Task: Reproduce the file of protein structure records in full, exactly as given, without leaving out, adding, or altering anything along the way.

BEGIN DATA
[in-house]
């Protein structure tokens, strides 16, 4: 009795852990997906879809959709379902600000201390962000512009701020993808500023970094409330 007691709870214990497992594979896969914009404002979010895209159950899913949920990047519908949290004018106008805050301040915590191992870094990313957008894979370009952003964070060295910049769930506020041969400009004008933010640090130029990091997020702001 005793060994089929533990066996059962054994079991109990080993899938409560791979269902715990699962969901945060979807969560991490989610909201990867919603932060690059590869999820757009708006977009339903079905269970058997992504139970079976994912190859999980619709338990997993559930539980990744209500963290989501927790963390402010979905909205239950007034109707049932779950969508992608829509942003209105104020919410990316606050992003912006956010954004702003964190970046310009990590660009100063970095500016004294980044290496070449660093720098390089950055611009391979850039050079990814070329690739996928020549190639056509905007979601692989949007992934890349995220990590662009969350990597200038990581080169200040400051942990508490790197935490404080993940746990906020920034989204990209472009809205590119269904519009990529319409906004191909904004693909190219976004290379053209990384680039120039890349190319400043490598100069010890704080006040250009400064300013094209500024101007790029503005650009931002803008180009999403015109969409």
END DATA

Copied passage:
[in-house]
């Protein structure tokens, strides 16, 4: 009795852990997906879809959709379902600000201390962000512009701020993808500023970094409330 007691709870214990497992594979896969914009404002979010895209159950899913949920990047519908949290004018106008805050301040915590191992870094990313957008894979370009952003964070060295910049769930506020041969400009004008933010640090130029990091997020702001 005793060994089929533990066996059962054994079991109990080993899938409560791979269902715990699962969901945060979807969560991490989610909201990867919603932060690059590869999820757009708006977009339903079905269970058997992504139970079976994912190859999980619709338990997993559930539980990744209500963290989501927790963390402010979905909205239950007034109707049932779950969508992608829509942003209105104020919410990316606050992003912006956010954004702003964190970046310009990590660009100063970095500016004294980044290496070449660093720098390089950055611009391979850039050079990814070329690739996928020549190639056509905007979601692989949007992934890349995220990590662009969350990597200038990581080169200040400051942990508490790197935490404080993940746990906020920034989204990209472009809205590119269904519009990529319409906004191909904004693909190219976004290379053209990384680039120039890349190319400043490598100069010890704080006040250009400064300013094209500024101007790029503005650009931002803008180009999403015109969409």